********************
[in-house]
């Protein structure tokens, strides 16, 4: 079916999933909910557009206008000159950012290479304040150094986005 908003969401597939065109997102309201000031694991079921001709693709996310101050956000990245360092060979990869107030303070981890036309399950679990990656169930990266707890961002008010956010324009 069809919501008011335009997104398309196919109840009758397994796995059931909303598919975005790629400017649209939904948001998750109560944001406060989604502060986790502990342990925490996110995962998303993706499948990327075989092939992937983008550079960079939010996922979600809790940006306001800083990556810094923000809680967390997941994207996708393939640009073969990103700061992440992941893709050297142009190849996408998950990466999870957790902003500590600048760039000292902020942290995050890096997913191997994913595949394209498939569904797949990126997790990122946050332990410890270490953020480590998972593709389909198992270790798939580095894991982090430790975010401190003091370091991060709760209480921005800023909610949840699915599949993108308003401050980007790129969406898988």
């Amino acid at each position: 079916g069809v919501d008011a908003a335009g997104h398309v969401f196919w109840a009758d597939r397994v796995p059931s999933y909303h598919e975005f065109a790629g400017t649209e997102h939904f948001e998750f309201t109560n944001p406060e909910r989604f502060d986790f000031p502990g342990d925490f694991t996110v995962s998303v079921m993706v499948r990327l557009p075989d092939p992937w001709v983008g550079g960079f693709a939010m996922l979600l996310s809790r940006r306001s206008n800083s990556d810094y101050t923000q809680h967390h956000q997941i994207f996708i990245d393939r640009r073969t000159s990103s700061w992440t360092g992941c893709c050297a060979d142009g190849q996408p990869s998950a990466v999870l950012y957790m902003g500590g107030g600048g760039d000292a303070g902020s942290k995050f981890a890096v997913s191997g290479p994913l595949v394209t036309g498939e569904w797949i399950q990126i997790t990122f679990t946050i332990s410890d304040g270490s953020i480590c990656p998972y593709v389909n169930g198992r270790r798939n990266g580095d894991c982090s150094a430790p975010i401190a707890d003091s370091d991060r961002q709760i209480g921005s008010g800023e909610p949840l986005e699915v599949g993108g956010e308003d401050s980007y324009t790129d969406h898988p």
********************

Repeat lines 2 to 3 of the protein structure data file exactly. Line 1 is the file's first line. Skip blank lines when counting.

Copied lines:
């Protein structure tokens, strides 16, 4: 079916999933909910557009206008000159950012290479304040150094986005 908003969401597939065109997102309201000031694991079921001709693709996310101050956000990245360092060979990869107030303070981890036309399950679990990656169930990266707890961002008010956010324009 069809919501008011335009997104398309196919109840009758397994796995059931909303598919975005790629400017649209939904948001998750109560944001406060989604502060986790502990342990925490996110995962998303993706499948990327075989092939992937983008550079960079939010996922979600809790940006306001800083990556810094923000809680967390997941994207996708393939640009073969990103700061992440992941893709050297142009190849996408998950990466999870957790902003500590600048760039000292902020942290995050890096997913191997994913595949394209498939569904797949990126997790990122946050332990410890270490953020480590998972593709389909198992270790798939580095894991982090430790975010401190003091370091991060709760209480921005800023909610949840699915599949993108308003401050980007790129969406898988």
């Amino acid at each position: 079916g069809v919501d008011a908003a335009g997104h398309v969401f196919w109840a009758d597939r397994v796995p059931s999933y909303h598919e975005f065109a790629g400017t649209e997102h939904f948001e998750f309201t109560n944001p406060e909910r989604f502060d986790f000031p502990g342990d925490f694991t996110v995962s998303v079921m993706v499948r990327l557009p075989d092939p992937w001709v983008g550079g960079f693709a939010m996922l979600l996310s809790r940006r306001s206008n800083s990556d810094y101050t923000q809680h967390h956000q997941i994207f996708i990245d393939r640009r073969t000159s990103s700061w992440t360092g992941c893709c050297a060979d142009g190849q996408p990869s998950a990466v999870l950012y957790m902003g500590g107030g600048g760039d000292a303070g902020s942290k995050f981890a890096v997913s191997g290479p994913l595949v394209t036309g498939e569904w797949i399950q990126i997790t990122f679990t946050i332990s410890d304040g270490s953020i480590c990656p998972y593709v389909n169930g198992r270790r798939n990266g580095d894991c982090s150094a430790p975010i401190a707890d003091s370091d991060r961002q709760i209480g921005s008010g800023e909610p949840l986005e699915v599949g993108g956010e308003d401050s980007y324009t790129d969406h898988p």